Results of a new FIFPro study details widespread issues across women’s soccer. FIFPro, the worldwide representative organization for professional soccer players, released the study on the women’s game on Dec. 15. The study’s findings were not necessarily surprising, but they represent the first global statistics of scale which show that the women’s game is underserved. The results account for 3,295 players worldwide.
Detailed within the report, which was analyzed by the University of Manchester, are findings which include the widespread lack of professionalism for players, pay issues and discrimination. The full study can be found here. Below are some of the starkest revelations from the study, which polled players from Africa, Asia, Europe, North America and South America.
Of those surveyed, 90 percent gave at least one reason as to why they might leave soccer early, with over 46 percent citing financial reasons. Only 24 percent of players actually perceive themselves to be professionals, based on their work environments and statuses.
Low pay is a known issue in women’s soccer, and FIFPro’s report puts into perspective just how prevalent that is: 60 percent of paid players pocket $600 or less per month after tax. That’s $7,200 or less for a year’s work.
You’ve heard of the idea of ‘the 1 percent,’ right? It’s a concept that exists in all industries. Of players surveyed, only 1 percent earned $8,000 or more per month.
The study further details concerning lack of knowledge around contracts and financial arrangements, including 15 percent of players being unaware of the type of contract they had, and 79 percent of national team players unsure of what type of contract they had with their federation.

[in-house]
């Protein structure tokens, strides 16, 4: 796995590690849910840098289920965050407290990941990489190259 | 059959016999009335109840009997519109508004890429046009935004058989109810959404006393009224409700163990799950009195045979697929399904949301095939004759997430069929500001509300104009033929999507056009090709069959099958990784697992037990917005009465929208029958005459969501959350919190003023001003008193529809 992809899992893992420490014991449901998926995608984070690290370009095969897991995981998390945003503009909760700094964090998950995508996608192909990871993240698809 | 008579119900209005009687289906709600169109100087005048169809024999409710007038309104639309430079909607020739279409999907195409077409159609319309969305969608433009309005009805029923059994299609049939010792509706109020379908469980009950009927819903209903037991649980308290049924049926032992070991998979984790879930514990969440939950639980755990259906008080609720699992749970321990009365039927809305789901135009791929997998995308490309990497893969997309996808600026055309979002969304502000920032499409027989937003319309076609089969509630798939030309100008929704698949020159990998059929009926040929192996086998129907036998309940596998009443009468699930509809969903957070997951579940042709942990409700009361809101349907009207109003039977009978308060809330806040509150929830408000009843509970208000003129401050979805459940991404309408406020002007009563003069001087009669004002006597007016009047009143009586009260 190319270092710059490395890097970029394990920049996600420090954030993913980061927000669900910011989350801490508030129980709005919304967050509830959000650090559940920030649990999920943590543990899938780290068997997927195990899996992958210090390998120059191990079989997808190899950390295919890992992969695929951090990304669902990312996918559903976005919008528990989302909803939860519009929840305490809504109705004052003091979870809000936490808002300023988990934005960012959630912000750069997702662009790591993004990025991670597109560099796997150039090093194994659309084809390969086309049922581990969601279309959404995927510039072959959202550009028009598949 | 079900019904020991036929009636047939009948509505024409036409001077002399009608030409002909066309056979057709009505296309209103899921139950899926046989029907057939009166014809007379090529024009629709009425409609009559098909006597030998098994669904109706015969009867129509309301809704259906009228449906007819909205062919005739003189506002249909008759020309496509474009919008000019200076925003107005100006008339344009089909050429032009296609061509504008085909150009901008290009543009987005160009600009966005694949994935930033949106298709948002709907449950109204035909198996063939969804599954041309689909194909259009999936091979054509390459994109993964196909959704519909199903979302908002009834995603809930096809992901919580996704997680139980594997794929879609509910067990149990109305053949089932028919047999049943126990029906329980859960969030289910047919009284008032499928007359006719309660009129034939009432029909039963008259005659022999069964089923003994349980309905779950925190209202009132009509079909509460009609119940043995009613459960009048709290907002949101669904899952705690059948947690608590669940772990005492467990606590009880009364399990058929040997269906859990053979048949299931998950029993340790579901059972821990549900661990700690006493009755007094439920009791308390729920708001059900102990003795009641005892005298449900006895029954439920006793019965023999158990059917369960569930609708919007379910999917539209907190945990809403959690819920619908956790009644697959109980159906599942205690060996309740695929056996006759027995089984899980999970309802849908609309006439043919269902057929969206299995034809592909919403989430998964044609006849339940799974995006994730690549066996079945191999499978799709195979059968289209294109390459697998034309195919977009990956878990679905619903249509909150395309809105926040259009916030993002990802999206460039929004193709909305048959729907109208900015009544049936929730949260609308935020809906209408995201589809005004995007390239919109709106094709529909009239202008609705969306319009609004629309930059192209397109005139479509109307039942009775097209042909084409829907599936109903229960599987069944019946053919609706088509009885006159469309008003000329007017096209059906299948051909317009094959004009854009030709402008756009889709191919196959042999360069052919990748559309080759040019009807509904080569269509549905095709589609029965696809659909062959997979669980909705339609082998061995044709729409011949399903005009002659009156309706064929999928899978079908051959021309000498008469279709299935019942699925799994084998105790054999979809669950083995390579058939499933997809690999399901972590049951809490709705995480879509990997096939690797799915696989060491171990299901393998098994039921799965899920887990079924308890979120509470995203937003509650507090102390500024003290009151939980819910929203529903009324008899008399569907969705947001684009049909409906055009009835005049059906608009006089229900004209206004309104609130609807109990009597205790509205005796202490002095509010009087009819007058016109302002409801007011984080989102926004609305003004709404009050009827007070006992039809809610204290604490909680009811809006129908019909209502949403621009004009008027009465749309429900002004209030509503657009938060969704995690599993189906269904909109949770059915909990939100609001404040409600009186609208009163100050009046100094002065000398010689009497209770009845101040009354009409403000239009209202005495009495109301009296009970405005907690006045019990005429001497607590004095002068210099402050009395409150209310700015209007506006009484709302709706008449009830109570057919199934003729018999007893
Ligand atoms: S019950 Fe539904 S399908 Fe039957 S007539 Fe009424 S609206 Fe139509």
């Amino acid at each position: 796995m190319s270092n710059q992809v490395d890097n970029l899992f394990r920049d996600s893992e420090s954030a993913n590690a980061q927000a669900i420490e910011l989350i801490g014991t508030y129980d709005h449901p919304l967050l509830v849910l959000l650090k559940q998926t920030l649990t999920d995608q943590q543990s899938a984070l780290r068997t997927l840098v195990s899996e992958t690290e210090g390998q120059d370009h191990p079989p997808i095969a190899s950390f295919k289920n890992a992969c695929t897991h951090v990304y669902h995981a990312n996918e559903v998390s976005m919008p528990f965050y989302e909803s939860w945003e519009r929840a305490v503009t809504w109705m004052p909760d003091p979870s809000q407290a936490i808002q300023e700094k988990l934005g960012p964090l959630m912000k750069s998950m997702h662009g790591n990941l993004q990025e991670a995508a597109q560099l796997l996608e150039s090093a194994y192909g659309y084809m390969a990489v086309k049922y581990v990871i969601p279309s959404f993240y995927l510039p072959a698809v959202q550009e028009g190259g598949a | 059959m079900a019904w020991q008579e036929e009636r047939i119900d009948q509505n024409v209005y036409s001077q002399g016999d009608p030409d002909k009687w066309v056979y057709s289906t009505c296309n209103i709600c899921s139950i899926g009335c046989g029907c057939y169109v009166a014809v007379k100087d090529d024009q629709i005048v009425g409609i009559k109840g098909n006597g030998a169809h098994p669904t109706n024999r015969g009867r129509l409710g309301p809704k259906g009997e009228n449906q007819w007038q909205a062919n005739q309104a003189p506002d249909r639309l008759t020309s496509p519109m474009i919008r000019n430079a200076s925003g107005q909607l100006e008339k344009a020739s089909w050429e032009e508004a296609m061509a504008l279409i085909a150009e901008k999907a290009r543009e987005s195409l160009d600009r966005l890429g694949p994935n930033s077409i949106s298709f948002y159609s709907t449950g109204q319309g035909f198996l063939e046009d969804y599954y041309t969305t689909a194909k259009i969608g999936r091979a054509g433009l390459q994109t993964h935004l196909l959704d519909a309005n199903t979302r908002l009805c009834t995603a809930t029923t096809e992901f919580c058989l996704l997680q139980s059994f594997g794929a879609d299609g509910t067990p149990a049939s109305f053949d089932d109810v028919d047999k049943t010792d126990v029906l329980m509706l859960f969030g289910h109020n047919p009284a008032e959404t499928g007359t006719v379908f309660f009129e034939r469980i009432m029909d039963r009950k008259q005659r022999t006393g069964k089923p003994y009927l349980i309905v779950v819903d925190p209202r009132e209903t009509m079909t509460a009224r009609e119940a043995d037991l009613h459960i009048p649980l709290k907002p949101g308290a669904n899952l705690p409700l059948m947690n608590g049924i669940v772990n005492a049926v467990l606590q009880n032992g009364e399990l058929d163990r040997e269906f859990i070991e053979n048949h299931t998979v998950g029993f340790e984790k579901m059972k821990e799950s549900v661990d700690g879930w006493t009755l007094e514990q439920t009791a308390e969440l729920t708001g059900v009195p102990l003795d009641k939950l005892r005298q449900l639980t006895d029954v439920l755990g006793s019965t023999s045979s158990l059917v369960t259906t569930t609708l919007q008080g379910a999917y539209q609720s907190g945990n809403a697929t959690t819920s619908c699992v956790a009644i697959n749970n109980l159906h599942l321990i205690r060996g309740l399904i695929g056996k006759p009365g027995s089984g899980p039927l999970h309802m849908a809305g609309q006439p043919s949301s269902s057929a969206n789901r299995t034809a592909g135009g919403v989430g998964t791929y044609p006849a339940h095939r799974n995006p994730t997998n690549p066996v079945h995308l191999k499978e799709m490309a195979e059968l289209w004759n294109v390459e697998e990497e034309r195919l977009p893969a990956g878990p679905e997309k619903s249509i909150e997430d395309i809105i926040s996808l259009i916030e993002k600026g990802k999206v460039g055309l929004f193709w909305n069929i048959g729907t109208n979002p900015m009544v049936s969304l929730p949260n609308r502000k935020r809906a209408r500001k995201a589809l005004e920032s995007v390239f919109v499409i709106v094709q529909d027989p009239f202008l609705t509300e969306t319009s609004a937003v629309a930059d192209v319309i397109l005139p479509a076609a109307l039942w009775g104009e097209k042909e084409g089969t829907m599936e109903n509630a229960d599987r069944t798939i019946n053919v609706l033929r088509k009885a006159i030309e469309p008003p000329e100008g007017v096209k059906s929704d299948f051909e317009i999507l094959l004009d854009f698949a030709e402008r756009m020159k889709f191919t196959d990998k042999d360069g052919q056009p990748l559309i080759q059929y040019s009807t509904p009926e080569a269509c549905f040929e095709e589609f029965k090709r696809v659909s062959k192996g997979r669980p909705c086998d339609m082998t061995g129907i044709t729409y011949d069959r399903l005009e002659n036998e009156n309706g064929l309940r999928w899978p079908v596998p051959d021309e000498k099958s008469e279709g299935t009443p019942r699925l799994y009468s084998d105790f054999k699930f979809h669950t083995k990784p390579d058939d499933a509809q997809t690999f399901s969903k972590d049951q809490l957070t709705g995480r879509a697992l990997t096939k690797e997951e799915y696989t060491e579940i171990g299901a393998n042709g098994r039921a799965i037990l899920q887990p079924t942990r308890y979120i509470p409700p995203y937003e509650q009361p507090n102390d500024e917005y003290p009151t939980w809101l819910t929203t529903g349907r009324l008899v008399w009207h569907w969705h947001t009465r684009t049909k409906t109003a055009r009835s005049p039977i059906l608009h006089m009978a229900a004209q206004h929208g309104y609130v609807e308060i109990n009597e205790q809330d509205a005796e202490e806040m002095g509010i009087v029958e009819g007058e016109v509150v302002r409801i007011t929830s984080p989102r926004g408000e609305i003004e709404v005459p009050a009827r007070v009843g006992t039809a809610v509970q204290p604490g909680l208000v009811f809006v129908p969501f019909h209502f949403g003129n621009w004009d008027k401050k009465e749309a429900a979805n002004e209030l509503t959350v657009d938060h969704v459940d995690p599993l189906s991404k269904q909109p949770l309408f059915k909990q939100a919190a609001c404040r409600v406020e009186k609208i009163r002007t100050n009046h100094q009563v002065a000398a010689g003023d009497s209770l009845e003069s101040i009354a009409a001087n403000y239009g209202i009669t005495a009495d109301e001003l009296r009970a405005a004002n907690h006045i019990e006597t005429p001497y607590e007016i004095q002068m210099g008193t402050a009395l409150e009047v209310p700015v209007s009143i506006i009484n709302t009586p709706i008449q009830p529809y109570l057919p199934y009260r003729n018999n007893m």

But more worrisome are findings surrounding discrimination. Almost 70 percent of players surveyed said that they have experienced discrimination from fans on the basis of gender, with a similar percentage stating they have experience racism.
Numbers surrounding the reports of sexual harassment paint a potentially worrisome light behind the scenes. A total of 116 individuals from the sample of 3,295 reported experiencing sexual harassment, with nearly 40 percent of those respondents saying that it came from the coaching staff.
The study notes the need for minimum standards in the women’s game, and advocates further collective bargaining to achieve such improvements.
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